Initial notice in Ireland
Companies in Ireland
which must recover a debt
under a commercial contract
will issue a notice addressed to the party who must pay the respective sum of money.
The notice will need to contain the following information:
• details related to the provisions of the contract;
• details on the company that must recover the debt;
• the name and the address of the debtor;
• the notice should also include details on how the creditor will handle the debt collection procedure;
• the date in which the measures will become applicable.
The legal procedure in Ireland
If the parties involved can’t reach an agreement through an amicable procedure, the creditor can appeal to the legal procedure of debt recovery. Usually, the creditors will hire a law firm or a debt collection agency which can represent them in front of the court.
Before the commencement of the debt recovery
through the legal procedure, the creditors
can address to the liable part
and try to agree upon a payment scheme
for the due amount, paid in instalments. In the situation in which the debtor
refuses to pay the debt
and the creditor
is interested in recovering the amount due as soon as possible, he or she can start the legal procedure
by addressing to an Irish court
Debt collection in an Irish court
The court where the petition is filed is elected according to the value of the due amount: the District Court hears cases where the amount due does not exceed EUR 15,000; the Circuit Court will accept cases with a maximum value of EUR 75,000 and the High Court when the amount due is over EUR 75,000.
As a general rule, debt recovery cases are addressed to the District Court where the debt person filing for the trial is living. At the same, the Irish legislation also stipulates that such cases can be handled by the District Court where the contract was signed by the two parties.
The debtors have usually two options, after the creditor has issued a claim stating the reason for addressing to the court:
• the case can be annulled if the debtor pays the respective sum of money within 10 days since the notice was issued;
• the debtor can use the appearance and defence form to dispute the respective claim.
If there is no answer from the debtor within 7 days, the creditor will issue a Civil Bill to the court, designating the plaintiff’s and defendant’s names, the nature of the case, the value of the debt and other aspects, which can be drafted with the legal assistance of an Irish attorney.
A Notice of Intention to Defend can be elaborated by the debtor once the Civil Bill has been served. The debtor is allowed to a period of 21 days to contest the Civil Bill and if no answer is received, then an Affidavit of Debt is issued to the client. This is an official document signed by the creditor and returned to the court. After this step is completed, the enforcement procedure may be initiated.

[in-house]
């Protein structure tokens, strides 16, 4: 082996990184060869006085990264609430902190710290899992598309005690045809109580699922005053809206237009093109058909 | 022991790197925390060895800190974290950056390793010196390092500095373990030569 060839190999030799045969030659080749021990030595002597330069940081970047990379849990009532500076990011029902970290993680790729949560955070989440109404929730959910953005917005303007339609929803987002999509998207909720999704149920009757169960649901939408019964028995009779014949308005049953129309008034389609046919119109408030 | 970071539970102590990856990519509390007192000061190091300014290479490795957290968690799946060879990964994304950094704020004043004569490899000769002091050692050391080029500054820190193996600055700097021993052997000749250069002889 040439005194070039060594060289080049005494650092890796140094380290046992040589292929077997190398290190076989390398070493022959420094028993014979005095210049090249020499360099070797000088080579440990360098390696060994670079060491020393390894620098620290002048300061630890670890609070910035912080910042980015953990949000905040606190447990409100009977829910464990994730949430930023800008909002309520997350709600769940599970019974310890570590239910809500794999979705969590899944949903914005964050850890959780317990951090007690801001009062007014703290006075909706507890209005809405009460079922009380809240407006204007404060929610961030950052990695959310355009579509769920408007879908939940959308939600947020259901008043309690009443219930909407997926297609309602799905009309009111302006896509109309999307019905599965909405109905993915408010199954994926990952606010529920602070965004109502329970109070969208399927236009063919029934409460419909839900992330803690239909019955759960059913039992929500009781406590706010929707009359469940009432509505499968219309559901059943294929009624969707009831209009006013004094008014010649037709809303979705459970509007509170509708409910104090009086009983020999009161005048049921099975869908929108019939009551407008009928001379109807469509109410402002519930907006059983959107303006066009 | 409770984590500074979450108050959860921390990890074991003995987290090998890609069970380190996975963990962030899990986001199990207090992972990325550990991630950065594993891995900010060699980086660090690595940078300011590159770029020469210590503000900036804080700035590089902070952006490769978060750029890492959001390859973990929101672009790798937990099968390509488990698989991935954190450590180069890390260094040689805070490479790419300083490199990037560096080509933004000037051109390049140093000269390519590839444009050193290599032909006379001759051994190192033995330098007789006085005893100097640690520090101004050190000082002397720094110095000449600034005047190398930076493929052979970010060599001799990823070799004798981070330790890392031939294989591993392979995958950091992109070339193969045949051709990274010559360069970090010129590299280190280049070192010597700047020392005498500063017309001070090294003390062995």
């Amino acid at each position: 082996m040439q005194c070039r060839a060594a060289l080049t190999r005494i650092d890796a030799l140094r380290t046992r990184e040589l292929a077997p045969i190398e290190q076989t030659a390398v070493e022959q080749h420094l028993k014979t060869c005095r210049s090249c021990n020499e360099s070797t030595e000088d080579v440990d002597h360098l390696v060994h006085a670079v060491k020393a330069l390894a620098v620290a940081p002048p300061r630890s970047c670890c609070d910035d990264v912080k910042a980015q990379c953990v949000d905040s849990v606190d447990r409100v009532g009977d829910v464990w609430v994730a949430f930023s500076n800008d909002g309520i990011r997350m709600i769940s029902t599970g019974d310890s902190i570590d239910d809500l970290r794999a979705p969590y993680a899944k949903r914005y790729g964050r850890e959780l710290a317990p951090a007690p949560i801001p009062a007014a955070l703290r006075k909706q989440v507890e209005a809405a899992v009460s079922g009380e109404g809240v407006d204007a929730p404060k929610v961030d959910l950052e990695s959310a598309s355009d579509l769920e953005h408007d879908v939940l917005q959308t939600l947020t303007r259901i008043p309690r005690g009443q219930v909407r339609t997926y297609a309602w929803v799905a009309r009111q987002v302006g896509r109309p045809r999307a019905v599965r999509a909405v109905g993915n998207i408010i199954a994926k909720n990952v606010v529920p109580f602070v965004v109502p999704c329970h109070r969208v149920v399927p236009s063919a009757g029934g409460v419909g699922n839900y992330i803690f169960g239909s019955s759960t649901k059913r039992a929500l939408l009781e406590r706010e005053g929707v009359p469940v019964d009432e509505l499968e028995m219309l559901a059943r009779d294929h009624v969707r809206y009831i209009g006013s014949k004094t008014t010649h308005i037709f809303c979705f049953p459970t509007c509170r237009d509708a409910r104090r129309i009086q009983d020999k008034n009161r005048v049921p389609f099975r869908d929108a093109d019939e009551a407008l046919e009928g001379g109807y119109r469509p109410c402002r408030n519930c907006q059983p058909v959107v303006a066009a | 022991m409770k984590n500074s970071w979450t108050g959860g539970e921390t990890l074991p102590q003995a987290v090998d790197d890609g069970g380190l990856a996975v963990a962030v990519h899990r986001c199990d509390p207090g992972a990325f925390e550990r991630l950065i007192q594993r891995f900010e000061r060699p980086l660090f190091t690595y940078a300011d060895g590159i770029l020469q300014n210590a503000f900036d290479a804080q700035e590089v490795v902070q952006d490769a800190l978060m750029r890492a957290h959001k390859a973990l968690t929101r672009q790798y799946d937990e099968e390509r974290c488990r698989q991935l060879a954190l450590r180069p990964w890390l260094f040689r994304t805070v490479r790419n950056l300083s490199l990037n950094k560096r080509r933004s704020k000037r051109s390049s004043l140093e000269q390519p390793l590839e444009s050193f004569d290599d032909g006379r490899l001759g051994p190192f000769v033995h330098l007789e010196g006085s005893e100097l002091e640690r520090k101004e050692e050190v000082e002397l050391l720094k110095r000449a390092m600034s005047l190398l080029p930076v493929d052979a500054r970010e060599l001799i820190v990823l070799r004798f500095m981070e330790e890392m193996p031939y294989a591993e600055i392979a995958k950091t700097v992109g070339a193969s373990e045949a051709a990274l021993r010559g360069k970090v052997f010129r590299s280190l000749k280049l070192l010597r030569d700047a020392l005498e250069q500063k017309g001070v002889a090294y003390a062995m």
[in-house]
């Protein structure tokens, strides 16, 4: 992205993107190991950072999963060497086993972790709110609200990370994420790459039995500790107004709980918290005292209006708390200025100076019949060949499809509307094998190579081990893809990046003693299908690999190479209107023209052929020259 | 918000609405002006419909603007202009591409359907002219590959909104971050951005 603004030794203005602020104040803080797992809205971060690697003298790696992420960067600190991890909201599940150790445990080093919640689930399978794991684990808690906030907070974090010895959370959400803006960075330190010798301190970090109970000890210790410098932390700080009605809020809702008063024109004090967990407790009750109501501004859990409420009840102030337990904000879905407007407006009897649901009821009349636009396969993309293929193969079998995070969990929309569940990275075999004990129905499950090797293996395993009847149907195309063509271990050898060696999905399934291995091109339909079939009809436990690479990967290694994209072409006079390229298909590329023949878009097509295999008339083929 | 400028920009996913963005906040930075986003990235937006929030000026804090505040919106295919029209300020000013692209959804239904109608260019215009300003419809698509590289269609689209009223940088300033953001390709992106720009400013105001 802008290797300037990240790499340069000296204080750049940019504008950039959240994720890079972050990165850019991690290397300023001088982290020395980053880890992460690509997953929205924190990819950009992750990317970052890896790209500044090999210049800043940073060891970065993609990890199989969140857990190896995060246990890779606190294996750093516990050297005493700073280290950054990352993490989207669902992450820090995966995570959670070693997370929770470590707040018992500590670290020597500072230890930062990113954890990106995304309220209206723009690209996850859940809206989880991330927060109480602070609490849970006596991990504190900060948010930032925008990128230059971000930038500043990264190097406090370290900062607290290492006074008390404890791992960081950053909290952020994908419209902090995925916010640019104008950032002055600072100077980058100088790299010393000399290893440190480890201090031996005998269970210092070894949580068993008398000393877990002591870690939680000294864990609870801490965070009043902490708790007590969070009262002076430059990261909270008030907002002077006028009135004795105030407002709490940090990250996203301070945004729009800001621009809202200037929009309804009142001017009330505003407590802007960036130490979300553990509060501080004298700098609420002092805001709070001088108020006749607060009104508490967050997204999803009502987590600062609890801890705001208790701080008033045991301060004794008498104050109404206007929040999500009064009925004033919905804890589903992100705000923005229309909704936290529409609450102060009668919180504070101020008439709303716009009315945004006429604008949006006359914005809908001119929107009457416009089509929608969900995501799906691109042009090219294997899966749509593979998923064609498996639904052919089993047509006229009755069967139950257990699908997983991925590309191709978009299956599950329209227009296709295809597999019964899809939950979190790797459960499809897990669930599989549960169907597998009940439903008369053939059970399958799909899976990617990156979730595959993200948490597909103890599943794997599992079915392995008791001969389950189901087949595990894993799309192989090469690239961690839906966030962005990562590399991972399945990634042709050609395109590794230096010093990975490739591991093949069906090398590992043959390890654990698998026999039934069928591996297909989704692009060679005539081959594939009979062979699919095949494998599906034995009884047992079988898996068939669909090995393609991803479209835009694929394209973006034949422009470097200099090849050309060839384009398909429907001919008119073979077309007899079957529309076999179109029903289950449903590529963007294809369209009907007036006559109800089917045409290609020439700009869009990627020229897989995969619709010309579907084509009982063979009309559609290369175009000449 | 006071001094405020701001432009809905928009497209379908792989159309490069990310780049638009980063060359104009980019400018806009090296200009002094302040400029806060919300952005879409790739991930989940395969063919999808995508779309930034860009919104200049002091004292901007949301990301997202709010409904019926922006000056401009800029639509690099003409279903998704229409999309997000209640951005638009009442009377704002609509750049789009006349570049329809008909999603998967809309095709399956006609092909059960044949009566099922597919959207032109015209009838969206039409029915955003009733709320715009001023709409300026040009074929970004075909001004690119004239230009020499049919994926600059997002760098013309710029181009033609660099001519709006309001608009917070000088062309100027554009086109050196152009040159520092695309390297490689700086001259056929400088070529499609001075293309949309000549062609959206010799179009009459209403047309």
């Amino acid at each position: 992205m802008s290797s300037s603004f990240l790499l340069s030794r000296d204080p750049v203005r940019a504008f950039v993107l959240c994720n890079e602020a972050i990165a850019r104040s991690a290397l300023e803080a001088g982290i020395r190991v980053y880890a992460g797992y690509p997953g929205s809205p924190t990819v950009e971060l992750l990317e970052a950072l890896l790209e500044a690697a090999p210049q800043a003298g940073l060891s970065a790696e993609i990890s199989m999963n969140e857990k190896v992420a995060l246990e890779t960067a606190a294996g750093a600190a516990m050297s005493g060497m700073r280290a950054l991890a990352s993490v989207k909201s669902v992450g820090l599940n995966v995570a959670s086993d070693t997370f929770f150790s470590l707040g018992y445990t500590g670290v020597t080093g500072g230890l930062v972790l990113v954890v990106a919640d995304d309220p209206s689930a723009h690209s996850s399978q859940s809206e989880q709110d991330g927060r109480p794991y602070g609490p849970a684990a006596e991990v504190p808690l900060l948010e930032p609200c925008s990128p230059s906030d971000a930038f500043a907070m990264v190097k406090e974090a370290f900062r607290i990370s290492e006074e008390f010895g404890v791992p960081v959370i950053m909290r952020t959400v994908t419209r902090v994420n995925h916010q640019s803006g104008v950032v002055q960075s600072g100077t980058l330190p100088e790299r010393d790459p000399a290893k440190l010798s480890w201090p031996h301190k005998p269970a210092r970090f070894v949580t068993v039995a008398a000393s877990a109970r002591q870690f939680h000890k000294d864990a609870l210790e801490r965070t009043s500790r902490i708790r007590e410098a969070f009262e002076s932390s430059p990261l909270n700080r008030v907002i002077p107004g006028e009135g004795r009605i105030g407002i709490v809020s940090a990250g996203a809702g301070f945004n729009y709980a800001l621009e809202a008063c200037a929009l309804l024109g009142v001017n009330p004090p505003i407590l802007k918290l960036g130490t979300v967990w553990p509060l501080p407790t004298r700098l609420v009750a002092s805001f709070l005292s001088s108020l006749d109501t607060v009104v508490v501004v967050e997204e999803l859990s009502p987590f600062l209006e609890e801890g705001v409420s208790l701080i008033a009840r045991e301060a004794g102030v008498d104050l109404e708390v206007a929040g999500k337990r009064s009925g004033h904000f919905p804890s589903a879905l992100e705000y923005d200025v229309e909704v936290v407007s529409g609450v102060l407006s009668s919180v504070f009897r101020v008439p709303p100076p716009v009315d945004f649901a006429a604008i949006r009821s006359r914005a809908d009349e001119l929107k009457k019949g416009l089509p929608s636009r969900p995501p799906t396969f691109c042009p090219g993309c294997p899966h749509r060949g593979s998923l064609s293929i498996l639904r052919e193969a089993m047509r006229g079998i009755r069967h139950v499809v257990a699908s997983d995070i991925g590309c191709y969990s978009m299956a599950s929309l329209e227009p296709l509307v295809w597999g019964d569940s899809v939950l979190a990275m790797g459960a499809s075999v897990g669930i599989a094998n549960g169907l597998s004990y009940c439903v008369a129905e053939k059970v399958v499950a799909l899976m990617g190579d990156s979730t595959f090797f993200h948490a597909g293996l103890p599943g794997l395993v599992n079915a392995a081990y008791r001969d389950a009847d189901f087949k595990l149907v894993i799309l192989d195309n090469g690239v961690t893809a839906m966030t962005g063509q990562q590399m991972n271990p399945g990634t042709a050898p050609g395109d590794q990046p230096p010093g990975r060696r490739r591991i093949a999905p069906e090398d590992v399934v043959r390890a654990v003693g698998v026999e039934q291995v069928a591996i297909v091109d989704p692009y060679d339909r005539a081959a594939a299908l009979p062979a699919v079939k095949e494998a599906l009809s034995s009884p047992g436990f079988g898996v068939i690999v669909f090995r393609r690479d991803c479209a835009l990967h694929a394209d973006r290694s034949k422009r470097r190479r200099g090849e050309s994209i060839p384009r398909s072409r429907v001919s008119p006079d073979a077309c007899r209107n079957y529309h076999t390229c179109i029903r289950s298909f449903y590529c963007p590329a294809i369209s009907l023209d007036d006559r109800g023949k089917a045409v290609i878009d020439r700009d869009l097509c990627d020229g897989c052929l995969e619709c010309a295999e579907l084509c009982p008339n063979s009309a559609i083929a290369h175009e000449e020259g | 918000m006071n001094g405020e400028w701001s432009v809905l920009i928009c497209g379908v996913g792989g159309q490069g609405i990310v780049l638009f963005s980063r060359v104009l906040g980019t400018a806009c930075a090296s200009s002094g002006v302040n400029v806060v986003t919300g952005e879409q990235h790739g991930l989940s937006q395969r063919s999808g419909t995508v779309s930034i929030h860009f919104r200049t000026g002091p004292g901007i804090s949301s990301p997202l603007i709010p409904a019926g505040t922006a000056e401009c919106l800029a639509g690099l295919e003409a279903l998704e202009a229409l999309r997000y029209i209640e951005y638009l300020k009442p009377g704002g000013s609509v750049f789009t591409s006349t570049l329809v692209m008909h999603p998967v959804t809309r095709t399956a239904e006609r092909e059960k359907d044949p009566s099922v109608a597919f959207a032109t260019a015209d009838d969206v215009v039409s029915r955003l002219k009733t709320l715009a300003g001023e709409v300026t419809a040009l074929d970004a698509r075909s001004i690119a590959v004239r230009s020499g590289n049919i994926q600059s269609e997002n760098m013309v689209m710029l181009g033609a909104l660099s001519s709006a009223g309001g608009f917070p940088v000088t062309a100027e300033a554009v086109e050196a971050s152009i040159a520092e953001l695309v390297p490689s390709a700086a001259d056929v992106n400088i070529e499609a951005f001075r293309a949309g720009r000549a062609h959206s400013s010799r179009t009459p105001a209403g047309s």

The process of reaching a verdict may take 3 months for a standard case, out of which the pre-legal actions represent 2 weeks. Enforcement is often a very prolonged procedure and may take from 6 to 12 months.
The costs of a legal action may vary from case to case but usually some legal costs can be charged to the debtor. The judge usually takes this decision and approximately 60 – 70% of all costs are supported by the debtor after deciding that he or she must pay the debts which are subject to the process.
EU Late Payment Directive in Ireland
The late payment in commercial transactions
is regulated by the 2011/7/EU Late Payment Directive
enforced by the European Union in February 2011. The regulation was established in order to protect the European businesses
; at the same time, the law refers especially to the protection of small and medium enterprises
. The legislation became compulsory for the member states in 2013 and its main provisions refer to the following:
• as a general rule, public institutions are required to pay for a goods and services contract in a period of time of 30 days; however, it is also allowed to pay within 60 days, but only in certain circumstances;
should pay in a period of 60 days;
• the statutory interest is set out at minimum 8%, and it is applied when the payment passed its due date.
However, the legislation stipulates that each country may add other regulations which would be favourable to creditors
; our lawyers in Ireland
can provide you with more information about this directive.
Debt collection in Ireland is also regulated by the Consumer Credit Act 1995, as well as the European Communities Regulations 2010, in the case of natural persons who owe various sums of money for a purchase they have completed in Ireland.
For further information on the debt collection process in Ireland
, please contact our team of Irish lawyers
, who can provide legal representation on a debt recovery case